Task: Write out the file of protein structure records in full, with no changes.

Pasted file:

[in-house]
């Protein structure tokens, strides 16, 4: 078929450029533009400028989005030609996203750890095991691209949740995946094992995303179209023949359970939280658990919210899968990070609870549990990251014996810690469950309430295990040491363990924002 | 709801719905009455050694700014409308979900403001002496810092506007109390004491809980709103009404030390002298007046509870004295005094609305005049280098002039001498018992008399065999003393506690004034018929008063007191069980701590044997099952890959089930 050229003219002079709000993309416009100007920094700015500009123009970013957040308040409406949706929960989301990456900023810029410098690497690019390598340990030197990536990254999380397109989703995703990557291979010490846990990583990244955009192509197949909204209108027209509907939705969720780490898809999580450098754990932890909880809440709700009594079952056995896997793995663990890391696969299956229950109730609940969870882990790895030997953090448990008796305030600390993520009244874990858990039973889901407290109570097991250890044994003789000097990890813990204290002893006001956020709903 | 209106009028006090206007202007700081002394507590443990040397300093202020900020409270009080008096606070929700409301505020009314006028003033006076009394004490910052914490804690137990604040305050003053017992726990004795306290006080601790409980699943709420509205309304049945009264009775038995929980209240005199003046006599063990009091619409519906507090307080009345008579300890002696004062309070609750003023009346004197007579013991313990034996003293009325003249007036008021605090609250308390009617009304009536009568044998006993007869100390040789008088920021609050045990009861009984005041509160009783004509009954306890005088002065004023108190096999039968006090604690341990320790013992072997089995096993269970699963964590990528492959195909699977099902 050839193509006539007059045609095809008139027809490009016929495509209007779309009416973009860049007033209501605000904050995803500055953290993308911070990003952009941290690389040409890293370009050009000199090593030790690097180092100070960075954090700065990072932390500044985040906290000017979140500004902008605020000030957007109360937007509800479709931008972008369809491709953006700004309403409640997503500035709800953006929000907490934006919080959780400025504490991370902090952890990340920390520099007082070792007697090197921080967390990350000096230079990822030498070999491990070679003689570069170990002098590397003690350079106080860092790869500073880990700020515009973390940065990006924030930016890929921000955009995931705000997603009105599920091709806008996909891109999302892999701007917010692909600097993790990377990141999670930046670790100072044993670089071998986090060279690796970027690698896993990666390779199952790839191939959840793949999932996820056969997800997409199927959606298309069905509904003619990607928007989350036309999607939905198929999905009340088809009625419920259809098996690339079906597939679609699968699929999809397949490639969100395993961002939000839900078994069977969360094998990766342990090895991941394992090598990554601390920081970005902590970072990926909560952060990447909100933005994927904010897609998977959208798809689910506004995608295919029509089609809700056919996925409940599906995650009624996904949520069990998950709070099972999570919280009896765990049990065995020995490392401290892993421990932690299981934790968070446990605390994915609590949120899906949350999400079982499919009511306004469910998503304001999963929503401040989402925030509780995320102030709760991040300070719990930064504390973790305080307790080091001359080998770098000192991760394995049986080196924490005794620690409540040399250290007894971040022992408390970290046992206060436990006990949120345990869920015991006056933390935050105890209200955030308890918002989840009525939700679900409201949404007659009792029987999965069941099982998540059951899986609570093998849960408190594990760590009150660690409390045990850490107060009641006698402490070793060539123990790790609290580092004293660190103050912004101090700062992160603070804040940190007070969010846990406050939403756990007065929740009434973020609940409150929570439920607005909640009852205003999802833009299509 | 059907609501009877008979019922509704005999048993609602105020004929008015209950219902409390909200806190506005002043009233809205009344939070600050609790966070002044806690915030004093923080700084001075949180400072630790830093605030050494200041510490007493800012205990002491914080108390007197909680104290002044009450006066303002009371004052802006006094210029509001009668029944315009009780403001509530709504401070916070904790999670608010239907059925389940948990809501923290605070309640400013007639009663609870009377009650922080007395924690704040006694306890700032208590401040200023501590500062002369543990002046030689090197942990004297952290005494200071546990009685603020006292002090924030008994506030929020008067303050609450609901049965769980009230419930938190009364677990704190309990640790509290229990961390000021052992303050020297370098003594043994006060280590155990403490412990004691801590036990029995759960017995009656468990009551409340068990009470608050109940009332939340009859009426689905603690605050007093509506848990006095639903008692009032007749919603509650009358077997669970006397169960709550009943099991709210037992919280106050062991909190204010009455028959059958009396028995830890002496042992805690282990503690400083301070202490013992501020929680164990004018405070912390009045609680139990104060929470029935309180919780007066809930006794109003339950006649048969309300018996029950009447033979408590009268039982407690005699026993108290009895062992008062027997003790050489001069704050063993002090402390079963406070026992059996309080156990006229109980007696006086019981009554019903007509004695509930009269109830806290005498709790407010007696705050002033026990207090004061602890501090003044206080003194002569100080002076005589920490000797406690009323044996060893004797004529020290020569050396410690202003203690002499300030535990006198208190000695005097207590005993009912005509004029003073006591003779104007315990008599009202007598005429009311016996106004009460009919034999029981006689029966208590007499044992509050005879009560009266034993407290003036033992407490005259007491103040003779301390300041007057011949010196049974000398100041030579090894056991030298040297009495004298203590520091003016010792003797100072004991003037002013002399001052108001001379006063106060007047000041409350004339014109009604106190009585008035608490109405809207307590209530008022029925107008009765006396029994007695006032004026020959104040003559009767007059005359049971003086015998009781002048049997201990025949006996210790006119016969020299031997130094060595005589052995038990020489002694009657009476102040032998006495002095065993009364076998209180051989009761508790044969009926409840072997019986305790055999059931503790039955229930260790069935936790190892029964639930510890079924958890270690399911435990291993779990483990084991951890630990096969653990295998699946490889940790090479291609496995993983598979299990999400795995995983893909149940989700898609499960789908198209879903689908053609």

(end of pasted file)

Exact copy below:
[in-house]
């Protein structure tokens, strides 16, 4: 078929450029533009400028989005030609996203750890095991691209949740995946094992995303179209023949359970939280658990919210899968990070609870549990990251014996810690469950309430295990040491363990924002 | 709801719905009455050694700014409308979900403001002496810092506007109390004491809980709103009404030390002298007046509870004295005094609305005049280098002039001498018992008399065999003393506690004034018929008063007191069980701590044997099952890959089930 050229003219002079709000993309416009100007920094700015500009123009970013957040308040409406949706929960989301990456900023810029410098690497690019390598340990030197990536990254999380397109989703995703990557291979010490846990990583990244955009192509197949909204209108027209509907939705969720780490898809999580450098754990932890909880809440709700009594079952056995896997793995663990890391696969299956229950109730609940969870882990790895030997953090448990008796305030600390993520009244874990858990039973889901407290109570097991250890044994003789000097990890813990204290002893006001956020709903 | 209106009028006090206007202007700081002394507590443990040397300093202020900020409270009080008096606070929700409301505020009314006028003033006076009394004490910052914490804690137990604040305050003053017992726990004795306290006080601790409980699943709420509205309304049945009264009775038995929980209240005199003046006599063990009091619409519906507090307080009345008579300890002696004062309070609750003023009346004197007579013991313990034996003293009325003249007036008021605090609250308390009617009304009536009568044998006993007869100390040789008088920021609050045990009861009984005041509160009783004509009954306890005088002065004023108190096999039968006090604690341990320790013992072997089995096993269970699963964590990528492959195909699977099902 050839193509006539007059045609095809008139027809490009016929495509209007779309009416973009860049007033209501605000904050995803500055953290993308911070990003952009941290690389040409890293370009050009000199090593030790690097180092100070960075954090700065990072932390500044985040906290000017979140500004902008605020000030957007109360937007509800479709931008972008369809491709953006700004309403409640997503500035709800953006929000907490934006919080959780400025504490991370902090952890990340920390520099007082070792007697090197921080967390990350000096230079990822030498070999491990070679003689570069170990002098590397003690350079106080860092790869500073880990700020515009973390940065990006924030930016890929921000955009995931705000997603009105599920091709806008996909891109999302892999701007917010692909600097993790990377990141999670930046670790100072044993670089071998986090060279690796970027690698896993990666390779199952790839191939959840793949999932996820056969997800997409199927959606298309069905509904003619990607928007989350036309999607939905198929999905009340088809009625419920259809098996690339079906597939679609699968699929999809397949490639969100395993961002939000839900078994069977969360094998990766342990090895991941394992090598990554601390920081970005902590970072990926909560952060990447909100933005994927904010897609998977959208798809689910506004995608295919029509089609809700056919996925409940599906995650009624996904949520069990998950709070099972999570919280009896765990049990065995020995490392401290892993421990932690299981934790968070446990605390994915609590949120899906949350999400079982499919009511306004469910998503304001999963929503401040989402925030509780995320102030709760991040300070719990930064504390973790305080307790080091001359080998770098000192991760394995049986080196924490005794620690409540040399250290007894971040022992408390970290046992206060436990006990949120345990869920015991006056933390935050105890209200955030308890918002989840009525939700679900409201949404007659009792029987999965069941099982998540059951899986609570093998849960408190594990760590009150660690409390045990850490107060009641006698402490070793060539123990790790609290580092004293660190103050912004101090700062992160603070804040940190007070969010846990406050939403756990007065929740009434973020609940409150929570439920607005909640009852205003999802833009299509 | 059907609501009877008979019922509704005999048993609602105020004929008015209950219902409390909200806190506005002043009233809205009344939070600050609790966070002044806690915030004093923080700084001075949180400072630790830093605030050494200041510490007493800012205990002491914080108390007197909680104290002044009450006066303002009371004052802006006094210029509001009668029944315009009780403001509530709504401070916070904790999670608010239907059925389940948990809501923290605070309640400013007639009663609870009377009650922080007395924690704040006694306890700032208590401040200023501590500062002369543990002046030689090197942990004297952290005494200071546990009685603020006292002090924030008994506030929020008067303050609450609901049965769980009230419930938190009364677990704190309990640790509290229990961390000021052992303050020297370098003594043994006060280590155990403490412990004691801590036990029995759960017995009656468990009551409340068990009470608050109940009332939340009859009426689905603690605050007093509506848990006095639903008692009032007749919603509650009358077997669970006397169960709550009943099991709210037992919280106050062991909190204010009455028959059958009396028995830890002496042992805690282990503690400083301070202490013992501020929680164990004018405070912390009045609680139990104060929470029935309180919780007066809930006794109003339950006649048969309300018996029950009447033979408590009268039982407690005699026993108290009895062992008062027997003790050489001069704050063993002090402390079963406070026992059996309080156990006229109980007696006086019981009554019903007509004695509930009269109830806290005498709790407010007696705050002033026990207090004061602890501090003044206080003194002569100080002076005589920490000797406690009323044996060893004797004529020290020569050396410690202003203690002499300030535990006198208190000695005097207590005993009912005509004029003073006591003779104007315990008599009202007598005429009311016996106004009460009919034999029981006689029966208590007499044992509050005879009560009266034993407290003036033992407490005259007491103040003779301390300041007057011949010196049974000398100041030579090894056991030298040297009495004298203590520091003016010792003797100072004991003037002013002399001052108001001379006063106060007047000041409350004339014109009604106190009585008035608490109405809207307590209530008022029925107008009765006396029994007695006032004026020959104040003559009767007059005359049971003086015998009781002048049997201990025949006996210790006119016969020299031997130094060595005589052995038990020489002694009657009476102040032998006495002095065993009364076998209180051989009761508790044969009926409840072997019986305790055999059931503790039955229930260790069935936790190892029964639930510890079924958890270690399911435990291993779990483990084991951890630990096969653990295998699946490889940790090479291609496995993983598979299990999400795995995983893909149940989700898609499960789908198209879903689908053609």